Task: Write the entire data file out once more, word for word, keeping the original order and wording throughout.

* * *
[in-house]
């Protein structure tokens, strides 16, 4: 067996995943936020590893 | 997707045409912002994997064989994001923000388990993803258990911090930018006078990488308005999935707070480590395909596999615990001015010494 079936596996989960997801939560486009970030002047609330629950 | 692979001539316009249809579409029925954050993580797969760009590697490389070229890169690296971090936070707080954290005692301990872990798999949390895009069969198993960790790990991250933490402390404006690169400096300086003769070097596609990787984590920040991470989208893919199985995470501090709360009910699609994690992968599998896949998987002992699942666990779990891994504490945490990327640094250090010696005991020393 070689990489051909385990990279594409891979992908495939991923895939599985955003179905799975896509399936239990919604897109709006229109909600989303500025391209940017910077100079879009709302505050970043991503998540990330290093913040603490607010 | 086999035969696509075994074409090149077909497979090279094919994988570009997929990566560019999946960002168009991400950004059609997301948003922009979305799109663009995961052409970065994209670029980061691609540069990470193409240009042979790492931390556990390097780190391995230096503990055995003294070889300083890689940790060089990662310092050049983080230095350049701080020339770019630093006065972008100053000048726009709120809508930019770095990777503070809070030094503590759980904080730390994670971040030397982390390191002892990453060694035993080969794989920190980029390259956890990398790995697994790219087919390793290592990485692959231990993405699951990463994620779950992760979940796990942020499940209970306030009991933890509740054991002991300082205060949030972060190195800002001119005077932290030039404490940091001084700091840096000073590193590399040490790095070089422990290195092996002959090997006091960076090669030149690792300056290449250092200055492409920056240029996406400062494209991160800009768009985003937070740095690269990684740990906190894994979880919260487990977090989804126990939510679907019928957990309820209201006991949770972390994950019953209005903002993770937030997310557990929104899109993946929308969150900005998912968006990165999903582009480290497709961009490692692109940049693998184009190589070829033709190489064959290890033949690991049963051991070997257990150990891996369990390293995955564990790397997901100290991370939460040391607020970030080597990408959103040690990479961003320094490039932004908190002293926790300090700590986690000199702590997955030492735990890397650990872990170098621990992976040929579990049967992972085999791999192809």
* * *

[in-house]
């Protein structure tokens, strides 16, 4: 067996995943936020590893 | 997707045409912002994997064989994001923000388990993803258990911090930018006078990488308005999935707070480590395909596999615990001015010494 079936596996989960997801939560486009970030002047609330629950 | 692979001539316009249809579409029925954050993580797969760009590697490389070229890169690296971090936070707080954290005692301990872990798999949390895009069969198993960790790990991250933490402390404006690169400096300086003769070097596609990787984590920040991470989208893919199985995470501090709360009910699609994690992968599998896949998987002992699942666990779990891994504490945490990327640094250090010696005991020393 070689990489051909385990990279594409891979992908495939991923895939599985955003179905799975896509399936239990919604897109709006229109909600989303500025391209940017910077100079879009709302505050970043991503998540990330290093913040603490607010 | 086999035969696509075994074409090149077909497979090279094919994988570009997929990566560019999946960002168009991400950004059609997301948003922009979305799109663009995961052409970065994209670029980061691609540069990470193409240009042979790492931390556990390097780190391995230096503990055995003294070889300083890689940790060089990662310092050049983080230095350049701080020339770019630093006065972008100053000048726009709120809508930019770095990777503070809070030094503590759980904080730390994670971040030397982390390191002892990453060694035993080969794989920190980029390259956890990398790995697994790219087919390793290592990485692959231990993405699951990463994620779950992760979940796990942020499940209970306030009991933890509740054991002991300082205060949030972060190195800002001119005077932290030039404490940091001084700091840096000073590193590399040490790095070089422990290195092996002959090997006091960076090669030149690792300056290449250092200055492409920056240029996406400062494209991160800009768009985003937070740095690269990684740990906190894994979880919260487990977090989804126990939510679907019928957990309820209201006991949770972390994950019953209005903002993770937030997310557990929104899109993946929308969150900005998912968006990165999903582009480290497709961009490692692109940049693998184009190589070829033709190489064959290890033949690991049963051991070997257990150990891996369990390293995955564990790397997901100290991370939460040391607020970030080597990408959103040690990479961003320094490039932004908190002293926790300090700590986690000199702590997955030492735990890397650990872990170098621990992976040929579990049967992972085999791999192809």